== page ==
For millions of years, our planet has been the most generous, if not the most giving among all worlds. It has always provided its inhabitants with everything that the latter has ever needed. Sadly, because of human carelessness brought about by our pursuit for advancement, Mother Nature is under tremendous pressure to maintain the balance of the ecosystem.
Referencing from “The Connection to Other Animals and Caring for Nature” by Joanne Vining:
“Pets are present in 50% of European and North American households… In the US, zoos and aquariums draw more attendance than major league football, basketball, hockey, and baseball combined, and worldwide, 600 million people visit zoos and aquariums each year.”
Additionally, our well-being improves whenever we retreat to the countryside, even for a little while. Health experts would even advise surrounding yourself with natural elements to alleviate anxiety and depression (ecotherapy). There may not be enough scientific explanations for this phenomenon, but somehow, improvements are observed with many mental health patients when medical practitioners include this type of therapy.
Just a little side note, did you know that the earth is the only planet that we did not name after a god? We don’t even know who named it as is. How strange can that be, as it is the only planet to cultivate life? Which, for me, is something meant to do by a heavenly being.
Knowing this brings me to this question – what is our connection to creation? Our forefathers instilled in us that we were in charge and meant to rule over the planet, but we have come to embrace responsibility for it as time passed. Ambiguous as it may seem, it’s a matter of figuring out whether we exist because of them or if they exist because we do.
So how then can we become good stewards of the only home we have among the vastness of the universe?
- Learn about the earth (our home).
Technology allows us to access infinite information about everything. Keep up to date with the latest topics about the natural world. Include your kids along. Whether you read about the unique wildlife experience of Nicki Geigert or subscribe to National Geographic, having enough knowledge about our world makes us better caretakers.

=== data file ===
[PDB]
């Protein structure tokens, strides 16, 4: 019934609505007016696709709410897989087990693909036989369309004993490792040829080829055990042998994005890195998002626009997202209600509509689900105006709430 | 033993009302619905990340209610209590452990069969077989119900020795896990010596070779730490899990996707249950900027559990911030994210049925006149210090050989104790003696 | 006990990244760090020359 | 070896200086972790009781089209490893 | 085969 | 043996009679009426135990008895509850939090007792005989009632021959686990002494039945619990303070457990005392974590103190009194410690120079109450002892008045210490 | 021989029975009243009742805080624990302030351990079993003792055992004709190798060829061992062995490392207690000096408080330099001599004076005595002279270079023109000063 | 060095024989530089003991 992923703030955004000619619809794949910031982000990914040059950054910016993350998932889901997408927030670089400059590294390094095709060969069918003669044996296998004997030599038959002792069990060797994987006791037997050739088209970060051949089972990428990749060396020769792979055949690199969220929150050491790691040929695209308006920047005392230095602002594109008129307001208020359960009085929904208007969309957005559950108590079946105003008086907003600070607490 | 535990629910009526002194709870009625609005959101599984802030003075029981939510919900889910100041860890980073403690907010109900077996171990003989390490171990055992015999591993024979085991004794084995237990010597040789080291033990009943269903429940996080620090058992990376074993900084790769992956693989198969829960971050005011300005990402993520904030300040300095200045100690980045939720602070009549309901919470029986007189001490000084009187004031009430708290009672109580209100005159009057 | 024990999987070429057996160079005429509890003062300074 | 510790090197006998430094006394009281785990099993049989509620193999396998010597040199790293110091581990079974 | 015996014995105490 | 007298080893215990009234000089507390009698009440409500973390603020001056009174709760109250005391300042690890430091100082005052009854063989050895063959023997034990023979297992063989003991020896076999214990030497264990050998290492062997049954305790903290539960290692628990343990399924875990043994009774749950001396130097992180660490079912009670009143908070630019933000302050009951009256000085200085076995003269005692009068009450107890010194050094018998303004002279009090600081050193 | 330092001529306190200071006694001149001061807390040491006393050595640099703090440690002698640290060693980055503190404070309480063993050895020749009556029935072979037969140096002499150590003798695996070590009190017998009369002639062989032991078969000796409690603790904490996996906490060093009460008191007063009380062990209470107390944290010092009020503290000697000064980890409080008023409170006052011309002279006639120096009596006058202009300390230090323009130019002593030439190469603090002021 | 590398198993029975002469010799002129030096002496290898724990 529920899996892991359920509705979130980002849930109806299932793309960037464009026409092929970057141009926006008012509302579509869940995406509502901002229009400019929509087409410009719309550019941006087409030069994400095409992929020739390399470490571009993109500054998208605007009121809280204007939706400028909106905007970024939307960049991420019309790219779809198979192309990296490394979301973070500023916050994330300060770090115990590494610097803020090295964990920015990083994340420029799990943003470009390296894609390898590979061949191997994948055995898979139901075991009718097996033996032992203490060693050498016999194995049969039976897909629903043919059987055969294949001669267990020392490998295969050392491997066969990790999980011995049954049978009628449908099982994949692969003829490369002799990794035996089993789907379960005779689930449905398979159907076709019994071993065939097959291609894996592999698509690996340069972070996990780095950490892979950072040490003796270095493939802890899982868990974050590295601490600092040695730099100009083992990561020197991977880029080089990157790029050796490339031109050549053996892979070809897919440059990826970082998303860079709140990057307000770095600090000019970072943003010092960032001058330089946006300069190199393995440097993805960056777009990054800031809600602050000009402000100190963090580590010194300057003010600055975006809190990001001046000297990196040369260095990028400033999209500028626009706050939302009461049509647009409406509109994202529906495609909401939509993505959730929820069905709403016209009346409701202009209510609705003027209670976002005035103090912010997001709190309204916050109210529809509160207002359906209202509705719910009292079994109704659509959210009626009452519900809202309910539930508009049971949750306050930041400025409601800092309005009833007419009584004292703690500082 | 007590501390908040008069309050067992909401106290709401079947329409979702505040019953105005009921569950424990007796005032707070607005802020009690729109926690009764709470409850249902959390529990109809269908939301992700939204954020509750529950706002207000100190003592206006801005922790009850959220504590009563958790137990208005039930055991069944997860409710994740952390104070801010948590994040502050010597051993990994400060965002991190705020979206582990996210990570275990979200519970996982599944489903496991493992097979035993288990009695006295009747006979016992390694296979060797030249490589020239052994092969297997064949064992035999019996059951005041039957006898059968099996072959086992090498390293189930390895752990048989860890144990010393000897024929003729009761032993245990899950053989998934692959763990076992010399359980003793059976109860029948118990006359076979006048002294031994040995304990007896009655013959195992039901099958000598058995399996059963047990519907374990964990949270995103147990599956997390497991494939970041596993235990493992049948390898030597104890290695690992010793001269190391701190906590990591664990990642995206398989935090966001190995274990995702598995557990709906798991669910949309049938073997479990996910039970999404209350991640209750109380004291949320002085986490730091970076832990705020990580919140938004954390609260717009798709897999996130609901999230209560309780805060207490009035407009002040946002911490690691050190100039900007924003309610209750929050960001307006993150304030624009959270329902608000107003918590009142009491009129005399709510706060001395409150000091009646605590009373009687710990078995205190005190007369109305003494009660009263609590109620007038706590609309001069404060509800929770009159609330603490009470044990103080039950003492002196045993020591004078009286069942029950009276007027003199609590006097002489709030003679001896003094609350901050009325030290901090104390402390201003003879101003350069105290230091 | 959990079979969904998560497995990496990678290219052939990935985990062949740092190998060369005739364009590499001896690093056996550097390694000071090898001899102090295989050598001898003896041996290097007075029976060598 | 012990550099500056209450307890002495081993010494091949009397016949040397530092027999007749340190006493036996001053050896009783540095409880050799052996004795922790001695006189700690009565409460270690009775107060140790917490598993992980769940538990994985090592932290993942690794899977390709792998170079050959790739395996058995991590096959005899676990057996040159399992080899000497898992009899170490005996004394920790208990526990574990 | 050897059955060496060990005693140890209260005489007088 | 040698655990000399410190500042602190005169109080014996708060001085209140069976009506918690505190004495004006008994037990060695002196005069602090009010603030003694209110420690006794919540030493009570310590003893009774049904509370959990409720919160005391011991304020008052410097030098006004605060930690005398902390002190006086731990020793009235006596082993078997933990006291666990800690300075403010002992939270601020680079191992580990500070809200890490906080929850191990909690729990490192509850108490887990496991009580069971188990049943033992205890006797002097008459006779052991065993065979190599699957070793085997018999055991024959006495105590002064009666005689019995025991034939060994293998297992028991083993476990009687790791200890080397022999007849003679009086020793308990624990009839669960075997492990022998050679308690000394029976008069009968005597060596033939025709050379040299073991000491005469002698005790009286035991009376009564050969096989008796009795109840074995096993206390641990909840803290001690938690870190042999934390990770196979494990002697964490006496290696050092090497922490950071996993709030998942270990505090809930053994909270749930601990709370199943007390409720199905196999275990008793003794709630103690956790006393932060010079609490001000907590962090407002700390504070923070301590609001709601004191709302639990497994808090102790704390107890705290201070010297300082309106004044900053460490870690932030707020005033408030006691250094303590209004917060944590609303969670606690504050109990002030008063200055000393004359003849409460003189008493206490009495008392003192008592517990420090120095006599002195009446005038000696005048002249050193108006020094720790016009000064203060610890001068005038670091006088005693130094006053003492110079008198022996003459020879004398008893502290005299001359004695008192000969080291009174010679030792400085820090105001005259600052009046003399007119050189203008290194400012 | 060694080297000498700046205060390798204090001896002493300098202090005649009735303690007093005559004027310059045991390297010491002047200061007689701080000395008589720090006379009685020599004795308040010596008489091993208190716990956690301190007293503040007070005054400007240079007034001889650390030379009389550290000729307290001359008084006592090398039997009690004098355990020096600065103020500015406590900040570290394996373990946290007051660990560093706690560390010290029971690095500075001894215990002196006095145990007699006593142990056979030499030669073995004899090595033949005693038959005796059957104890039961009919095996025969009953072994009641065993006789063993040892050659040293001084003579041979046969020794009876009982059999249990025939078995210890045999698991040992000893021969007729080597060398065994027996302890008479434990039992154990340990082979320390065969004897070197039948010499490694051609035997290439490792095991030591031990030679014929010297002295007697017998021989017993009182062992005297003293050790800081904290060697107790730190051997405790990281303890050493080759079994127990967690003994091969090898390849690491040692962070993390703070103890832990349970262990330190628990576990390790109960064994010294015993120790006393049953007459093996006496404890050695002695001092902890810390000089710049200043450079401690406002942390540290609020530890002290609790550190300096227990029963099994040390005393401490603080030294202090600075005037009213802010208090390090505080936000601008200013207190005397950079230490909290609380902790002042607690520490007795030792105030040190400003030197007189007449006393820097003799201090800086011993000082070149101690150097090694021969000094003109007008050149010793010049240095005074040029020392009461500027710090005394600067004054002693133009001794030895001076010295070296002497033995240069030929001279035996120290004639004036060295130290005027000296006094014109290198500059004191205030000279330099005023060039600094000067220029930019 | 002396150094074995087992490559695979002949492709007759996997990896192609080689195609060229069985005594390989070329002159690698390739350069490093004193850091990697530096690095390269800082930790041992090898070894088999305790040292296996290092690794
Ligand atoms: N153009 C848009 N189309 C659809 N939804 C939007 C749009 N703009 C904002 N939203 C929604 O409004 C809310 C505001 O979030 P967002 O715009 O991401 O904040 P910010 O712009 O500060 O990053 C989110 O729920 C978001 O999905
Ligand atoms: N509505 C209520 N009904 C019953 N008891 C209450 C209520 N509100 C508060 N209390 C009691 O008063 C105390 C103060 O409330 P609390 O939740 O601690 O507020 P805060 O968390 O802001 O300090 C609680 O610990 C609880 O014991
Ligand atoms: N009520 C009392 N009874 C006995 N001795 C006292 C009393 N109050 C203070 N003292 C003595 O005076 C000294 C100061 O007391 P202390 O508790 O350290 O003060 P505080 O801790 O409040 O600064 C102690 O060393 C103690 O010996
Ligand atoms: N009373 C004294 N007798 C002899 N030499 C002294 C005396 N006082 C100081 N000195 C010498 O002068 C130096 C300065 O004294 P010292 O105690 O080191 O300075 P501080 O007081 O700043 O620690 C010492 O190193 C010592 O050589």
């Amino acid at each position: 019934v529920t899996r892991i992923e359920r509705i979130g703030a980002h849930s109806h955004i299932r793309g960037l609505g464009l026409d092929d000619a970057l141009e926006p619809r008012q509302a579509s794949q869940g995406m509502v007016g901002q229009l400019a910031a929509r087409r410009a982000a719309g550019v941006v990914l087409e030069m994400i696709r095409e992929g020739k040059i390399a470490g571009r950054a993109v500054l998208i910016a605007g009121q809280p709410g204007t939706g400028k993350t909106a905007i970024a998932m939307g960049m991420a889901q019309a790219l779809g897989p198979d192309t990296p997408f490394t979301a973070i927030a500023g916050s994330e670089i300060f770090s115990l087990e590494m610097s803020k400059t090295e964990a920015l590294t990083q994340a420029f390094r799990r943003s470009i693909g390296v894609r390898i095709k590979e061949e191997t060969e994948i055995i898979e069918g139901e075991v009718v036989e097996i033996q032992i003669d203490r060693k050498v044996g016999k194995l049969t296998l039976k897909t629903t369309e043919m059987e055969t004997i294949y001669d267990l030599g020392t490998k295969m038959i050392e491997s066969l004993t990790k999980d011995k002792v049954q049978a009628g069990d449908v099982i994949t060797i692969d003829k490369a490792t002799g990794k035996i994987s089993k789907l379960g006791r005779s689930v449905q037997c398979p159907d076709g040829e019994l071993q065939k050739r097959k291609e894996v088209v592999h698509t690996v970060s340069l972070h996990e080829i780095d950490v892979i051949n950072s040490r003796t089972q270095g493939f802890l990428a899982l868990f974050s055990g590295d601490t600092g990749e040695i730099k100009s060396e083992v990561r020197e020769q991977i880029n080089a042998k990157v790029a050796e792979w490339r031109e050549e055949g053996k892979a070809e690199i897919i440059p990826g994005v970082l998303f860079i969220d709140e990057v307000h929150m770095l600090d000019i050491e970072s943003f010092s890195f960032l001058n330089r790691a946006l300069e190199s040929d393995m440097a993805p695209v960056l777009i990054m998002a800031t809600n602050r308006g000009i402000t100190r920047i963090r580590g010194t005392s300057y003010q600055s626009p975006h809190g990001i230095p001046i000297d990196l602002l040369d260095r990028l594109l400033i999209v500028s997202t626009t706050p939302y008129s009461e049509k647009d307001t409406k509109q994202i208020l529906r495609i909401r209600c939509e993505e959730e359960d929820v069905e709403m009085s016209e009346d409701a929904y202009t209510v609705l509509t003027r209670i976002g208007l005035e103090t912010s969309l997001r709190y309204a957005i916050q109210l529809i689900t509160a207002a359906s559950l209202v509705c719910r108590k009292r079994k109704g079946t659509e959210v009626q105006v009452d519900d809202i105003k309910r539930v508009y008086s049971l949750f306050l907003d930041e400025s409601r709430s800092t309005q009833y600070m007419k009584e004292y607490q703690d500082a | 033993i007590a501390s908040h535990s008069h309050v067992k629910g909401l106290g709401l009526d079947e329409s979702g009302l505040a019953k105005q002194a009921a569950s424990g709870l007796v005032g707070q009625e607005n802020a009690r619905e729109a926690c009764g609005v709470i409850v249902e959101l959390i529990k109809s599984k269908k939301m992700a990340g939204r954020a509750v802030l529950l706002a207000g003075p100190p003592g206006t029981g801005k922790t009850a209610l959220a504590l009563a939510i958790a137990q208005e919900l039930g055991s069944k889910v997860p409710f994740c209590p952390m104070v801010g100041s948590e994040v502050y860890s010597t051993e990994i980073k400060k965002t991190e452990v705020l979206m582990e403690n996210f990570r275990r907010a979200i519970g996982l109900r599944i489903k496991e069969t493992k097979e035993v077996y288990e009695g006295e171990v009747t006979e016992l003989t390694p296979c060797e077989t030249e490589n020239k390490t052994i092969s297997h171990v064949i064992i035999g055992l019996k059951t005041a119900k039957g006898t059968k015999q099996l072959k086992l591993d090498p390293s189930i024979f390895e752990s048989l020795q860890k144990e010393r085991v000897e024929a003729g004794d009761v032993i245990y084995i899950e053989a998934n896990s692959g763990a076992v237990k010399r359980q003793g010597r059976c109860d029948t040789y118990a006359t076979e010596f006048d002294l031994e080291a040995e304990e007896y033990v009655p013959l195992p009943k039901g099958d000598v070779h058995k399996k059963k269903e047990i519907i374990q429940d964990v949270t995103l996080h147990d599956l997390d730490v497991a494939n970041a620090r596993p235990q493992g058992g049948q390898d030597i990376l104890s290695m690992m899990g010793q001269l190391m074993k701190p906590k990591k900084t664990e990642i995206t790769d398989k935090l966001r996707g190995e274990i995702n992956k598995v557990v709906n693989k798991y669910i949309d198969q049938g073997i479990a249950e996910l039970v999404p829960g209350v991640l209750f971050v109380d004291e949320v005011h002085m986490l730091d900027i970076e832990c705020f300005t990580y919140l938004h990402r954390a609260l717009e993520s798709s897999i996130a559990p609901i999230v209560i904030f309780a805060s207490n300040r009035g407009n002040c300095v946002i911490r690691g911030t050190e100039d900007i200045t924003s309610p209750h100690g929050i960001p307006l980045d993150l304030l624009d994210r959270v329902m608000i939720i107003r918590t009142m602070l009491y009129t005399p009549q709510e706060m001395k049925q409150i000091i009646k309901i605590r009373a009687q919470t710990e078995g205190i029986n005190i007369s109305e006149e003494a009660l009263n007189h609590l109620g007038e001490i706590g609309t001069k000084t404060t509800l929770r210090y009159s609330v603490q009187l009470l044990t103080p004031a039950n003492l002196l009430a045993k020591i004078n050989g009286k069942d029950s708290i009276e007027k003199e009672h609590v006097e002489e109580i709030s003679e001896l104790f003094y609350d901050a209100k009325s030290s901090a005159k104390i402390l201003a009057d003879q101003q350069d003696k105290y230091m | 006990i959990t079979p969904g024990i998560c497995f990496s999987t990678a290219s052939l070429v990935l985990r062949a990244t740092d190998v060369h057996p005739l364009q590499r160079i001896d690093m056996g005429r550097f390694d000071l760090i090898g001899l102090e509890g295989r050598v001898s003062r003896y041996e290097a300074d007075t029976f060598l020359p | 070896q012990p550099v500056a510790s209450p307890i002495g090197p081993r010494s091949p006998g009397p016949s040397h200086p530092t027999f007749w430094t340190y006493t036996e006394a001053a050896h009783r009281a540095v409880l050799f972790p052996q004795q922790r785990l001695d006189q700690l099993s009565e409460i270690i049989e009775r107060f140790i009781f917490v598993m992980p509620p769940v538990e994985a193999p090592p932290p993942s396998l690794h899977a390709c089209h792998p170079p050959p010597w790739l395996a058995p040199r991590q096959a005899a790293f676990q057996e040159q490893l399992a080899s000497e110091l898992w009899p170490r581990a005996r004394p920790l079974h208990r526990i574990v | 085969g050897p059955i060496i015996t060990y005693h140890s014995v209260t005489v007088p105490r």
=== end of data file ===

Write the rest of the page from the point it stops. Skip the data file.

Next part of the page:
- Volunteer in nature reserves.
If you have spare time, visit a local park or any nearby wildlife sanctuary and have a feel of offering help to conservation. You might even discover a calling and probably join more prominent organizations of a similar vision—the doing and being in the middle of the action give this sense of fulfillment in this purpose. As an added benefit, being near flora and fauna will improve your overall well-being.
- Take care of the soil in your backyard.
That dirt you constantly step on whenever you visit your garden is as important as the pets you keep in your home. It is where the oxygen-givers (plants) of the atmosphere live and nourish. Avoid using pesticides carelessly or anything artificial as much as possible since it can contribute to agricultural consequences, and the effects may even expand to nearby bodies of water.
- Advocate for the preservation of our rainforests and other ecosystems.
How we manage the environment contributes to the shifts and changes to our climate. The existence of tropical woods and savannahs affects weather patterns and the formation of clouds. If we destroy these natural places, we trigger unexpected atmospheric conditions. Did you ever wonder why hurricanes or typhoons seem more destructive than before?
- Visit zoos and farms with your family.
Share your concern for the environment with your kids. Let the youngsters join the bandwagon of taking care of the planet. Expose them to the animal kingdom, and what better way to do it than having them see it with their very own eyes and not just in stories. It’s a great way to bond, and it will help them appreciate nature more in the process. Never limit their education with books or articles.
- Be responsible beach dwellers.
Never throw any waste during our visits to the beach. Many of the destruction of our marine life is contributed significantly by the harmful effects of the trash we recklessly throw. It takes a lifetime to resurrect dead corals.